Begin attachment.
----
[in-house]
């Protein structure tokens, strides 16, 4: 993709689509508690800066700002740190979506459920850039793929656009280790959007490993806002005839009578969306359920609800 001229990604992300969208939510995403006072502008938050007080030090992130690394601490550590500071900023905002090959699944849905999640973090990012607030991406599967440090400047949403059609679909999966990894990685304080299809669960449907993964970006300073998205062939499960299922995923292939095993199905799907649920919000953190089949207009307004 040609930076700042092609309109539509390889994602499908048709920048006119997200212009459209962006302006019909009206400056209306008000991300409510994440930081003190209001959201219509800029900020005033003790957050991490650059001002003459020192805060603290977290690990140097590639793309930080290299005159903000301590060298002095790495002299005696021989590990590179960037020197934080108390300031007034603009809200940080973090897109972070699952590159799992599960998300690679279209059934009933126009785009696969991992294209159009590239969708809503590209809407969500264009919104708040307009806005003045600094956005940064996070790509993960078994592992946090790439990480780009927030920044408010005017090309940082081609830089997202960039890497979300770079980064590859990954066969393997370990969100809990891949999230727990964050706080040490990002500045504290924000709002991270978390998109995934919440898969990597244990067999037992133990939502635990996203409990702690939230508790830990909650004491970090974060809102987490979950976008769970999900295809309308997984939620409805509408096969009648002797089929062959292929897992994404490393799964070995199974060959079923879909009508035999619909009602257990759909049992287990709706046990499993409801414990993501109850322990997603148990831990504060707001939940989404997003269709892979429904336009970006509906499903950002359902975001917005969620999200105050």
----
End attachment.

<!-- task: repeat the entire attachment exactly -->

[in-house]
């Protein structure tokens, strides 16, 4: 993709689509508690800066700002740190979506459920850039793929656009280790959007490993806002005839009578969306359920609800 001229990604992300969208939510995403006072502008938050007080030090992130690394601490550590500071900023905002090959699944849905999640973090990012607030991406599967440090400047949403059609679909999966990894990685304080299809669960449907993964970006300073998205062939499960299922995923292939095993199905799907649920919000953190089949207009307004 040609930076700042092609309109539509390889994602499908048709920048006119997200212009459209962006302006019909009206400056209306008000991300409510994440930081003190209001959201219509800029900020005033003790957050991490650059001002003459020192805060603290977290690990140097590639793309930080290299005159903000301590060298002095790495002299005696021989590990590179960037020197934080108390300031007034603009809200940080973090897109972070699952590159799992599960998300690679279209059934009933126009785009696969991992294209159009590239969708809503590209809407969500264009919104708040307009806005003045600094956005940064996070790509993960078994592992946090790439990480780009927030920044408010005017090309940082081609830089997202960039890497979300770079980064590859990954066969393997370990969100809990891949999230727990964050706080040490990002500045504290924000709002991270978390998109995934919440898969990597244990067999037992133990939502635990996203409990702690939230508790830990909650004491970090974060809102987490979950976008769970999900295809309308997984939620409805509408096969009648002797089929062959292929897992994404490393799964070995199974060959079923879909009508035999619909009602257990759909049992287990709706046990499993409801414990993501109850322990997603148990831990504060707001939940989404997003269709892979429904336009970006509906499903950002359902975001917005969620999200105050």